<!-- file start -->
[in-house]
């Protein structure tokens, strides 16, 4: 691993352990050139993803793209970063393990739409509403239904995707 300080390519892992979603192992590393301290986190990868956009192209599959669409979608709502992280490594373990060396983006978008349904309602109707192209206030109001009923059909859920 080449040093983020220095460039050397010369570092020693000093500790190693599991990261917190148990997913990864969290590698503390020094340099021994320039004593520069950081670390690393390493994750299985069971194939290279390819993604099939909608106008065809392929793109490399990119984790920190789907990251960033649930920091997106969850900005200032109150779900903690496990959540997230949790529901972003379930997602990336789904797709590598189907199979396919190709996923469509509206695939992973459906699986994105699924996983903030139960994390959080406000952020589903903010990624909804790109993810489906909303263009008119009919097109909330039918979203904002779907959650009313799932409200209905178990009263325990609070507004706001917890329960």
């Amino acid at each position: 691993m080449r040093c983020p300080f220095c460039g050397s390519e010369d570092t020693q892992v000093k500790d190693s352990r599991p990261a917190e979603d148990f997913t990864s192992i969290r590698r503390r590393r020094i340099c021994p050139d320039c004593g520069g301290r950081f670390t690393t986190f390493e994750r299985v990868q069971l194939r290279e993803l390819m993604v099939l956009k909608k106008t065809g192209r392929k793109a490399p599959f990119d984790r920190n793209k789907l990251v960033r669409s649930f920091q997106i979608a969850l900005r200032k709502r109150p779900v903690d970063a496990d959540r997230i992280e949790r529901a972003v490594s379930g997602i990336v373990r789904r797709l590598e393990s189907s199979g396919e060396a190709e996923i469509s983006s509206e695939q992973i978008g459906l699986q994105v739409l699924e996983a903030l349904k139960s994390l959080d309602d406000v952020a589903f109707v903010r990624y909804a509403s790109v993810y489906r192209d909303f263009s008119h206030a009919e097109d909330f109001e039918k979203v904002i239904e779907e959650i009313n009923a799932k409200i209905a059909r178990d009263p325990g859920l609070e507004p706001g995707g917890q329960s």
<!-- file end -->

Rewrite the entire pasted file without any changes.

[in-house]
């Protein structure tokens, strides 16, 4: 691993352990050139993803793209970063393990739409509403239904995707 300080390519892992979603192992590393301290986190990868956009192209599959669409979608709502992280490594373990060396983006978008349904309602109707192209206030109001009923059909859920 080449040093983020220095460039050397010369570092020693000093500790190693599991990261917190148990997913990864969290590698503390020094340099021994320039004593520069950081670390690393390493994750299985069971194939290279390819993604099939909608106008065809392929793109490399990119984790920190789907990251960033649930920091997106969850900005200032109150779900903690496990959540997230949790529901972003379930997602990336789904797709590598189907199979396919190709996923469509509206695939992973459906699986994105699924996983903030139960994390959080406000952020589903903010990624909804790109993810489906909303263009008119009919097109909330039918979203904002779907959650009313799932409200209905178990009263325990609070507004706001917890329960």
């Amino acid at each position: 691993m080449r040093c983020p300080f220095c460039g050397s390519e010369d570092t020693q892992v000093k500790d190693s352990r599991p990261a917190e979603d148990f997913t990864s192992i969290r590698r503390r590393r020094i340099c021994p050139d320039c004593g520069g301290r950081f670390t690393t986190f390493e994750r299985v990868q069971l194939r290279e993803l390819m993604v099939l956009k909608k106008t065809g192209r392929k793109a490399p599959f990119d984790r920190n793209k789907l990251v960033r669409s649930f920091q997106i979608a969850l900005r200032k709502r109150p779900v903690d970063a496990d959540r997230i992280e949790r529901a972003v490594s379930g997602i990336v373990r789904r797709l590598e393990s189907s199979g396919e060396a190709e996923i469509s983006s509206e695939q992973i978008g459906l699986q994105v739409l699924e996983a903030l349904k139960s994390l959080d309602d406000v952020a589903f109707v903010r990624y909804a509403s790109v993810y489906r192209d909303f263009s008119h206030a009919e097109d909330f109001e039918k979203v904002i239904e779907e959650i009313n009923a799932k409200i209905a059909r178990d009263p325990g859920l609070e507004p706001g995707g917890q329960s």